Book: Aag Likh Rahi Hun Main by Roohi Tahir

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Amjad Parvez

Roohi Tahir’s poetry book Aag Likh Rahi Hun Main is her first attempt at saying poetry. It is the outcome of her passion that did not let her live peacefully until she poured out her feelings in the form of poetry. The poetess says that she would have broken down had she not written this book as poetry is in her blood. She informs that her father Pirzada Tahir Saeed was a very good poet. She loves everything and anything that gave her love and she believes in the power of love. To substantiate her statement, she says ‘Chal Raha Hei Sadion Sei Silsila Muhabbat Ka/Ab Kahan Ruke Ga Yei Qafila Muhabbat Ka’ – Page 73.

Roohi Tahir first attempt was actually at short story writing but Khalid Sharif, the publisher says that since she has started saying poetry now, her poetry seemssolid and does not seem to be that of a newcomer. Roohi Tahir dedicates the book to the concept of love and says ‘Ik Dard-e-Muhabbat Kei Siwa Kutch Nahi Milta/Aur Dard-e-Muhabbat Bhi Khasara Hei Sarasar’ (Love only imparts pain and it is a complete loss situation). The book contains 42 Ghazals and 51 poems. Her first poem titled ‘Achanak’ (suddenly) is amazingly true in conveying its sense. It says ‘Aaj Kal Main Buhut Udhoori Hun/Poora Hone Ki Aik Khwahish Nei/Mujh Ko Tukron Main Baant Rakha Hei/ Apne Mehwer Sei Hut Gai Hun Man…’ (Nowadays I feel incomplete and the desire for completeness has divided me into parts and I have gone astray from mycenter). She was taking life as it came but suddenly when she deviated from the set path, she felt cut out).Roohi uses simple vocabulary to express her thoughts and does not go deep into philosophical outpours like many other Nazm-Sayers. That is why probably she is understood better.

That brings this reviewer to the concept of choosing right word for expressing a piece of poetry or prose. Dorothy E. Robbinssays ‘Of course, we know that prose and poetry are closely related and parts of the language of every nation; both are means of communicating ideas and, obviously, one uses the same words for both. The conclusion is, therefore, that a well-read person has a larger vocabulary than one who reads little. If one has a large vocabulary, one can pick and choose to find just the right word and choosing the right word can make a difference in several ways. For example, which word would you choose if you were creating a poem using one of the following lines?

“Cry when I’m gone.” “Weep when I’m gone.”

Perhaps you would say that the word “weep” has a softer, more sympathetic sound. You might also realize that the alliteration between “weep” and “when” is pleasing to the ear and heart. Now, listen to the remainder of the poem and think how different it would have sounded if the word “cry” had been used. Note, also, other uses of alliteration that help to emphasize the ideas and lead one to the conclusion and climax at the end of the verse.

Weep, when I’m gone, if you must,

But know it is true, if you trust,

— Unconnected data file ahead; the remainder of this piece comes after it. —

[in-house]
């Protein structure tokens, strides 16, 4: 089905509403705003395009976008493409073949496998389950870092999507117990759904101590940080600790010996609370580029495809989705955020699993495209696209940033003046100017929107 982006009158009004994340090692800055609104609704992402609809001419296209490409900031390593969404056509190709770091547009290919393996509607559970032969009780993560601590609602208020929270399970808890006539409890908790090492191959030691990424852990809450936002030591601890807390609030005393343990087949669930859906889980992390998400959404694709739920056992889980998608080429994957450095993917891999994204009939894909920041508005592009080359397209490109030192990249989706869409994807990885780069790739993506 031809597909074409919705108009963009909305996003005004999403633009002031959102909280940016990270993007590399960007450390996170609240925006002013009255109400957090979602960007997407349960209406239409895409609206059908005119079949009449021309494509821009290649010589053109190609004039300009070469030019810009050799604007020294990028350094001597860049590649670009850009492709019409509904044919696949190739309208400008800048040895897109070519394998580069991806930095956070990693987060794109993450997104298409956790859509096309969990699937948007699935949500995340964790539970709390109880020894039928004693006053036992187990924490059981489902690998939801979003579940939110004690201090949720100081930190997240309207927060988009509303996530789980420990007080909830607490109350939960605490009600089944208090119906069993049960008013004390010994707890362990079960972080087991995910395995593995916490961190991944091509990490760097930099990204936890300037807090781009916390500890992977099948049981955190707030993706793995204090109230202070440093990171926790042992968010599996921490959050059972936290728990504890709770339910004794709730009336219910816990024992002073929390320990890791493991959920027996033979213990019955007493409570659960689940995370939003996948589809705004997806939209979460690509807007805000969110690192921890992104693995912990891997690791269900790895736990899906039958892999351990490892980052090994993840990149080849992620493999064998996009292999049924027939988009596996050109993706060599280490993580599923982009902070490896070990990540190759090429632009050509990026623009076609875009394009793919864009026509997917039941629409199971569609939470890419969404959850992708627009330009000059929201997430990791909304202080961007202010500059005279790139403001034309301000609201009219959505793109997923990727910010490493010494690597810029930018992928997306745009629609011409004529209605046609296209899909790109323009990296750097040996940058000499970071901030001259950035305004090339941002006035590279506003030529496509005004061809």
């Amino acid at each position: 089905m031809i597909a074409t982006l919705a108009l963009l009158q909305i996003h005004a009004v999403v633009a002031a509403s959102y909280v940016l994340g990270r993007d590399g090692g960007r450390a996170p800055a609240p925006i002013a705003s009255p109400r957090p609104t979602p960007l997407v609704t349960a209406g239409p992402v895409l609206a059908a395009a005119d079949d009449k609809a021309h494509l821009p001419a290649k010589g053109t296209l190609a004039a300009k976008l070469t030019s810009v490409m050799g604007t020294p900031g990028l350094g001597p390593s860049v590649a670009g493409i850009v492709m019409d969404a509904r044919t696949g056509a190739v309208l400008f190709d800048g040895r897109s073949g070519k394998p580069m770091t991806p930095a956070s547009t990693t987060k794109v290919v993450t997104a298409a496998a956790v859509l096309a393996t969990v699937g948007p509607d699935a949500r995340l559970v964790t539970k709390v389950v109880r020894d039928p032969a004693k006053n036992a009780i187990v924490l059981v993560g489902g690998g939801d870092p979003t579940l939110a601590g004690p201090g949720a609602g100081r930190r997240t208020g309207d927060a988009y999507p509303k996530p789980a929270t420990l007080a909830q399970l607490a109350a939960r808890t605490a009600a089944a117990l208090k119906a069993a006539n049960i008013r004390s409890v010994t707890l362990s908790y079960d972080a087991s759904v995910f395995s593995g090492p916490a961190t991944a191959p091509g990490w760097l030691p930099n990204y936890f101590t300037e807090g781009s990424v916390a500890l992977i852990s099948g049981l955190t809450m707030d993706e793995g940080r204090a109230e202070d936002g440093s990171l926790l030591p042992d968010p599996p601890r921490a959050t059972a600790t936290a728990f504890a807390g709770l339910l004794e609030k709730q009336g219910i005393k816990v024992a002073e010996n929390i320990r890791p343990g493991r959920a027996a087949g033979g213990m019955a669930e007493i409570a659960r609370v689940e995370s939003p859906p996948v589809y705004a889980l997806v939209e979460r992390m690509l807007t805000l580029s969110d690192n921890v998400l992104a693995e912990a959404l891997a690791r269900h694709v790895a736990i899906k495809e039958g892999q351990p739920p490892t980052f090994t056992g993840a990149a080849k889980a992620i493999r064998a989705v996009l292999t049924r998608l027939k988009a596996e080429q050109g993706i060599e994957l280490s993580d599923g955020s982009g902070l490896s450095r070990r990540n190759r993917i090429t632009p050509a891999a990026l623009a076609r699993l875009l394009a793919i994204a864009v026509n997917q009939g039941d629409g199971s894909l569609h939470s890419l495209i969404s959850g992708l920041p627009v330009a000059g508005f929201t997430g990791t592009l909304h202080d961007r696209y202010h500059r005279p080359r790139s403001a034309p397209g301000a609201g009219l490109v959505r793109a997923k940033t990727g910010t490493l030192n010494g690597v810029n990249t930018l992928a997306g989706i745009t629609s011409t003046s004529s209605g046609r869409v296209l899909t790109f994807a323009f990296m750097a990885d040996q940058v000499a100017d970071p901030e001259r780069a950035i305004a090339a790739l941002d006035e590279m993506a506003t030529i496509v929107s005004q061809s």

I’ll only be gone for a day;

And soon you’ll be going that way’.

Coming back to Roohi Tahir who is also recipient of Caravan-e-Qalam Award for short story writing in 2014, she has gone for softer words like in the poem ‘Ghalat They Tum’ (you were wrong) – Page 82 or in the poem titled ‘Baghair Baam-o-Dar Kei Ghar’ (a house without roof and doors) – Page 85-88) where the poet expresses her anguish that a home is no home without a roof and doors.She looks for laughter, love and ways for acquiring happiness in the dwelling of her heart. Without roof, her abode does not have moonshine or light. She laments in the winding Paragraph ‘Baghair Baam-o-Dar Kei/Keh Jis Mein Main Aseer Hun/Na Koi Mera Hamnawa/Na Koi Mujh Sei Ashna/Baghair Baam-o-Dar Kei/Keh Jis Mein Main Aseer Hun’. ‘The home in which I am imprisoned has no friend or anybody who is known to me…). The despondency is therefore spelled out in an easy diction.

Hasan Javed became Roohi’s friend on Facebook and writes in the Introduction to the book that he found Roohi treading the path of well-being for the others and carries a sensitive heart. She has quenched her thirst of passion by watering the flowers of love for the humanity at large. That is why she could say a couplet such as ‘Khwaab Bun Gaye Eindhen/Aag Likh Rahi Hun Main’. From a novice such as Roohi, such a couplet has surprised her readers. Then a strange thought appears in the couplet “Tooteta Daikh Kar Sitare Ko/Aaj Dil Nei Dua Nahi Mangi’.

Amjad Parvez , ” Literature — an outcome of passion ,” in Daily Times, June 30, 2015. Accessed on July 1, 2015, at:

The item above written by Amjad Parvez and published in Daily Times on June 30, 2015, is catalogued here in full by Faiz-e-Zabaan for non-profit educational purpose only. Faiz-e-Zabaan neither claims the ownership nor the authorship of this item. The link to the original source accessed on July 1, 2015, is available here. Faiz-e-Zabaan is not responsible for the content of the external websites.

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